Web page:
Toyota Motorsports press release
KYLE BUSCH, No. 18 M&M's Brown Toyota Camry, Joe Gibbs Racing
How has Daytona been going for you? "Things went real well Saturday night -- we had a lot of fun -- made some exciting moves. Then yesterday we had a little bit of an issue with the car. It didn't seem to handle quite as I was expecting it to. Didn't quite get good enough practice time with Dave (Rogers, crew chief) and the guys in big enough packs to expect the buffering of the air and how the car was driving through traffic and stuff. Didn't quite get a good enough setup yesterday. All in all we had a solid run and ended up seventh so we start 14th -- an improvement from where we actually qualified. We will try to get to the track today and make some more changes -- get our car driving a little bit better and something a little more comfortable."
Did the warm weather yesterday affect the handling of the car? "That doesn't have any effect on the handling of the race car. The cooling certainly is a factor. It seemed like yesterday the bottom lane would be a little more powerful than the top lane would be. Just because the top lane -- you need to be able to push a little bit down the straightaways or get to the guy in front of you a little bit easier without overheating to make the outside lane move. It just seemed so difficult to make the outside lane sustainable with the amount of temperature we were running yesterday. Our car -- we just didn't quite have what we needed with the handling. We were just missing something in the front end. We're working on a bunch of different things today to see if we can't zone in on what it was."
How does Daytona this year compare to previous years for you? "Hard to remember exactly, but there's been a lot of good times that I've had down here in Daytona that I've run really, really strong. There's been some Bud Shootouts that we've been really, really fast in. There's been some Gatorade Duels -- matter of fact in 2009 or '10 I think it was I won a Gatorade Duel. Just in general with the way -- since I've been coming here -- the way the cars have changed and everything, it's a lot different. Back in 2005, 2006 and 2007 with the old cars -- it was a little bit harder to get to guys. You sort of ran single file, you could get the outside lane to move and it seemed like there were times when you could get three, four, five cars hooked up in a lane and it would actually move. With the new car yesterday we saw guys in the outside with five or six of us -- we couldn't ever make the outside lane go forward without pushing each other. We just can't push each other because our temperatures are so high. You can't take a chance of hurting the engine, especially in the (Daytona) 500. You've got to save that thing for everything its worth until you get down towards the end of the race. We've seen too when you get above 270 (degrees) or 280 degrees in temperature that you start losing horsepower. You can definitely feel the car kind of slowing down a little bit on you."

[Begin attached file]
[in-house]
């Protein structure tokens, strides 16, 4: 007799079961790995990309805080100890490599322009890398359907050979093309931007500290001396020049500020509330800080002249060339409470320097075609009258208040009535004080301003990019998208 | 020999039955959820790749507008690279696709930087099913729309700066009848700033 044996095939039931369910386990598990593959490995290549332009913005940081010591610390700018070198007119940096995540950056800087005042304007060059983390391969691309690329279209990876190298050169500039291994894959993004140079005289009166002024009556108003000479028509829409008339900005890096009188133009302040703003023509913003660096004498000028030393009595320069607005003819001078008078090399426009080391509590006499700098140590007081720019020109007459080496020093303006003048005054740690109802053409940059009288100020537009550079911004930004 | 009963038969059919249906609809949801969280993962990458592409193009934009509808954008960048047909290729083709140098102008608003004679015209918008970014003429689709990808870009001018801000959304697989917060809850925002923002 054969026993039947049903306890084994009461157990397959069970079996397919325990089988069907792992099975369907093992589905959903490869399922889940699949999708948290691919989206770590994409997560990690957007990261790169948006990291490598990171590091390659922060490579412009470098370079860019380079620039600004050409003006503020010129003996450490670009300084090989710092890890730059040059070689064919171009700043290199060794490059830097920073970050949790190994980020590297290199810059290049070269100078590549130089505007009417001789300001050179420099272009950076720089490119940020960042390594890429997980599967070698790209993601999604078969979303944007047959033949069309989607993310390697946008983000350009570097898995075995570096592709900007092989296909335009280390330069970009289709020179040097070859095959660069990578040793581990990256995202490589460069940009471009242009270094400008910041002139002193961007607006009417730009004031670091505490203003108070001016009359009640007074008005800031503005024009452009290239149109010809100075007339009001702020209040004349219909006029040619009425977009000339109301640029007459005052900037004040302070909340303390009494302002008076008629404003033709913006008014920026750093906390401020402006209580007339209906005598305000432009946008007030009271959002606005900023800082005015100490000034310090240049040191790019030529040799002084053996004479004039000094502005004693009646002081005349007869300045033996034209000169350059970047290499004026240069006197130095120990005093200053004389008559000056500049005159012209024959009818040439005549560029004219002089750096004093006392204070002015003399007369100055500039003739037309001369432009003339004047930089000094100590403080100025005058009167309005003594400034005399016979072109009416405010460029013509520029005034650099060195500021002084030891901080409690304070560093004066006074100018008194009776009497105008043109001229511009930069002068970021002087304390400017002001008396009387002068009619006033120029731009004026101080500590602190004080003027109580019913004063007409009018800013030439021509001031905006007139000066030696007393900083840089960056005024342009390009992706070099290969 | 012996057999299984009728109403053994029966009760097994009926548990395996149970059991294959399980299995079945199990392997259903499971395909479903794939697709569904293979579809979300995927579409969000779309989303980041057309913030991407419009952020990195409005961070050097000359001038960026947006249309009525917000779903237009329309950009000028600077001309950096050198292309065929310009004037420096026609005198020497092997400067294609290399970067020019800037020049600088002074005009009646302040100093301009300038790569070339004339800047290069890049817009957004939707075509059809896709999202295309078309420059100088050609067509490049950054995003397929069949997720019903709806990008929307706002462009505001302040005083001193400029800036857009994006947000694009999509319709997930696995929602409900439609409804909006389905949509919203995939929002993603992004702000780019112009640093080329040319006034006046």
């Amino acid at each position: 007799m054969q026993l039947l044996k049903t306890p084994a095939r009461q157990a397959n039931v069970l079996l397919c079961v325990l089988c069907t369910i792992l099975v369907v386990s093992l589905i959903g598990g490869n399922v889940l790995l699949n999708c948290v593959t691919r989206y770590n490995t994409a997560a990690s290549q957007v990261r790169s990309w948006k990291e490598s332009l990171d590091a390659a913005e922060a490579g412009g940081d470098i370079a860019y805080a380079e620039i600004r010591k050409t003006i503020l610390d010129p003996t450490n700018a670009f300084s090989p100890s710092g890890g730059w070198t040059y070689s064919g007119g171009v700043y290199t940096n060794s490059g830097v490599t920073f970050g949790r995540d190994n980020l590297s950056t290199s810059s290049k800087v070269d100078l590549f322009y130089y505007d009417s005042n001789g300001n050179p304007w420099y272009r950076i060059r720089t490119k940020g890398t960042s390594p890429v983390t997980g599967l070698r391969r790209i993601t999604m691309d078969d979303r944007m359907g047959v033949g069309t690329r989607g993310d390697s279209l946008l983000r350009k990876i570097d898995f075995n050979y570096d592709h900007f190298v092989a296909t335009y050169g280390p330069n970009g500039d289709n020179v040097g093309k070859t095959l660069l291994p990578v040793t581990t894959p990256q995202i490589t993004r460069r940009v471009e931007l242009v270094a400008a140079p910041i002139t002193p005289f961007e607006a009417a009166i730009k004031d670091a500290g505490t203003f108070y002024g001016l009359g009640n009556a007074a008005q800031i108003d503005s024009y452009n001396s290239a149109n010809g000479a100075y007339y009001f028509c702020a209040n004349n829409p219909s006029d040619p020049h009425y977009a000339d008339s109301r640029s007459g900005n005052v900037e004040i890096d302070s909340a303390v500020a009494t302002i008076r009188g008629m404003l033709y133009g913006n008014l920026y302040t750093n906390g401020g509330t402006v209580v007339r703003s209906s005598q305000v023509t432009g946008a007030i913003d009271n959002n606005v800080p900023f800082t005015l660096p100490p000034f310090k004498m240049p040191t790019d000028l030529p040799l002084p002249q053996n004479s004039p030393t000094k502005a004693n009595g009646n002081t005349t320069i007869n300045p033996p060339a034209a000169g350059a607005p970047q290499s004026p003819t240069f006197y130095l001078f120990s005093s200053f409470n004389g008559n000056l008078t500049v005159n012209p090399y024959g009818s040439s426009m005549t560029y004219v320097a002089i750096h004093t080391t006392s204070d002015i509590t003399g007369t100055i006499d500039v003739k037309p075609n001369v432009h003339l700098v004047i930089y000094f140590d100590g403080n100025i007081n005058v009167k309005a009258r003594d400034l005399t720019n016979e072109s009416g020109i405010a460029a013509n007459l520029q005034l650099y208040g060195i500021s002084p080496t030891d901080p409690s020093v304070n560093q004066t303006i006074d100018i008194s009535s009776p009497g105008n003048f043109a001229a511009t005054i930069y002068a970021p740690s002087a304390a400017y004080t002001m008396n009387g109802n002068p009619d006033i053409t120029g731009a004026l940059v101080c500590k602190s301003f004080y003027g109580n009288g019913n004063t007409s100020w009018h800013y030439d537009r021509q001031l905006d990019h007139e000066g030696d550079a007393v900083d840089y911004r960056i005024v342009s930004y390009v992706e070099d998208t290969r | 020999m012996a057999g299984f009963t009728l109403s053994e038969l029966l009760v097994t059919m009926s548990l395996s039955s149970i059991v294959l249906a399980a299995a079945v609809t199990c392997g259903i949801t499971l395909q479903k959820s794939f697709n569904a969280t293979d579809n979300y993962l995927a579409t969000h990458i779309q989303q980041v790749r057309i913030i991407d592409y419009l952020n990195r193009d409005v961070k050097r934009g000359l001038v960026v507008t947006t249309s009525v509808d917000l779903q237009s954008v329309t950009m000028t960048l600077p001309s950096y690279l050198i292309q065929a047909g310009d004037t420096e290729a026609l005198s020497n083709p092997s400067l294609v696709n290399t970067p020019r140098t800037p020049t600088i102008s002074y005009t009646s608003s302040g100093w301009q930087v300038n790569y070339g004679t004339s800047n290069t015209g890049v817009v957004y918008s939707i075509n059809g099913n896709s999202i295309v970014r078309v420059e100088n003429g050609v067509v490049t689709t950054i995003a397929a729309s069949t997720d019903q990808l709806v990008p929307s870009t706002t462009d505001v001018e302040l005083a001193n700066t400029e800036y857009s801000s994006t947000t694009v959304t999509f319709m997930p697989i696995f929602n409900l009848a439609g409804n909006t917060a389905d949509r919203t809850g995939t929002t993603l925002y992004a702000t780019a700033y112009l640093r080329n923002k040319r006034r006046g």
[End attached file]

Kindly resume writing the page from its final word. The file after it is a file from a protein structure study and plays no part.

What can you transfer from the Shootout to the Daytona 500? "You can't really transfer much over. Certainly, the circumstances just given the way it all played out kind of happened the way it did -- we certainly saw yesterday different circumstances play out in the first race versus the second race on why the races were won. I think (Greg) Biffle -- when he went up to block and (Matt) Kenseth went down through the middle -- I thought that was pretty cool. It was neat to see. Jimmie (Johnson) blowing water out and everything else. Then coming out of (turn) four or I guess it was down the back some guys got together and kind of bottled up the field a little bit. Then some other guys came around the top so anything can happen. It can be any circumstance coming down to the end of the (Daytona) 500 -- that's what's going to be so exciting about it is that you're not going to know how the race is going to be won. It can be won by single file action, it can be won by a sling shot move like the Budweiser Shootout, it can be won like a Truck race -- three-wide with guys side-drafting off each other coming to the line. You just never know. That's what makes this sport so intriguing and so exciting to all of us. There's no way to predict it."